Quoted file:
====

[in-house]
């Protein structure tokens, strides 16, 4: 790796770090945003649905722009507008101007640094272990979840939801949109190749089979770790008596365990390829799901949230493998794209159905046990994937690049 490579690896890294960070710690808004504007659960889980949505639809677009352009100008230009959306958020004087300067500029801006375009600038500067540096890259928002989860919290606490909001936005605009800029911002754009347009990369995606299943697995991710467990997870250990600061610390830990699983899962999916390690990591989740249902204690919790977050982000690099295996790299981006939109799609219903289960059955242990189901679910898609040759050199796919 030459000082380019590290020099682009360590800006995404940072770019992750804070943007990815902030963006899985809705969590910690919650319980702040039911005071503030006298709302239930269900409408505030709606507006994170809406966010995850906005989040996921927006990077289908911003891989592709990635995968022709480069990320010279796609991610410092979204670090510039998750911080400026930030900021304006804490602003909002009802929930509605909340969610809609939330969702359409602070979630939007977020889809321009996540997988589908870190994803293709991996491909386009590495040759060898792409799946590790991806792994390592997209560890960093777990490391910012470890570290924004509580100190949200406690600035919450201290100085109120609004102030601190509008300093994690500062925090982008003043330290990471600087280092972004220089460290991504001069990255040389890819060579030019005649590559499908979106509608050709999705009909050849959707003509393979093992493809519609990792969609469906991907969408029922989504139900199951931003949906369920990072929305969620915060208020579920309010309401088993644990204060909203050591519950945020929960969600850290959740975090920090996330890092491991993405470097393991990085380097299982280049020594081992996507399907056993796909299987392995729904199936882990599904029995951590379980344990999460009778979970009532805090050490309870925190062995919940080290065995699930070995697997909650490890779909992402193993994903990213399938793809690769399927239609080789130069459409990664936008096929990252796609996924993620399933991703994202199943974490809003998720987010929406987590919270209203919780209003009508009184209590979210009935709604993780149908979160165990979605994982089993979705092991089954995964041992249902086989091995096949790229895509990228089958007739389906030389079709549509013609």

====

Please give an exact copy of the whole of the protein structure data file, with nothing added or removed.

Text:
[in-house]
């Protein structure tokens, strides 16, 4: 790796770090945003649905722009507008101007640094272990979840939801949109190749089979770790008596365990390829799901949230493998794209159905046990994937690049 490579690896890294960070710690808004504007659960889980949505639809677009352009100008230009959306958020004087300067500029801006375009600038500067540096890259928002989860919290606490909001936005605009800029911002754009347009990369995606299943697995991710467990997870250990600061610390830990699983899962999916390690990591989740249902204690919790977050982000690099295996790299981006939109799609219903289960059955242990189901679910898609040759050199796919 030459000082380019590290020099682009360590800006995404940072770019992750804070943007990815902030963006899985809705969590910690919650319980702040039911005071503030006298709302239930269900409408505030709606507006994170809406966010995850906005989040996921927006990077289908911003891989592709990635995968022709480069990320010279796609991610410092979204670090510039998750911080400026930030900021304006804490602003909002009802929930509605909340969610809609939330969702359409602070979630939007977020889809321009996540997988589908870190994803293709991996491909386009590495040759060898792409799946590790991806792994390592997209560890960093777990490391910012470890570290924004509580100190949200406690600035919450201290100085109120609004102030601190509008300093994690500062925090982008003043330290990471600087280092972004220089460290991504001069990255040389890819060579030019005649590559499908979106509608050709999705009909050849959707003509393979093992493809519609990792969609469906991907969408029922989504139900199951931003949906369920990072929305969620915060208020579920309010309401088993644990204060909203050591519950945020929960969600850290959740975090920090996330890092491991993405470097393991990085380097299982280049020594081992996507399907056993796909299987392995729904199936882990599904029995951590379980344990999460009778979970009532805090050490309870925190062995919940080290065995699930070995697997909650490890779909992402193993994903990213399938793809690769399927239609080789130069459409990664936008096929990252796609996924993620399933991703994202199943974490809003998720987010929406987590919270209203919780209003009508009184209590979210009935709604993780149908979160165990979605994982089993979705092991089954995964041992249902086989091995096949790229895509990228089958007739389906030389079709549509013609």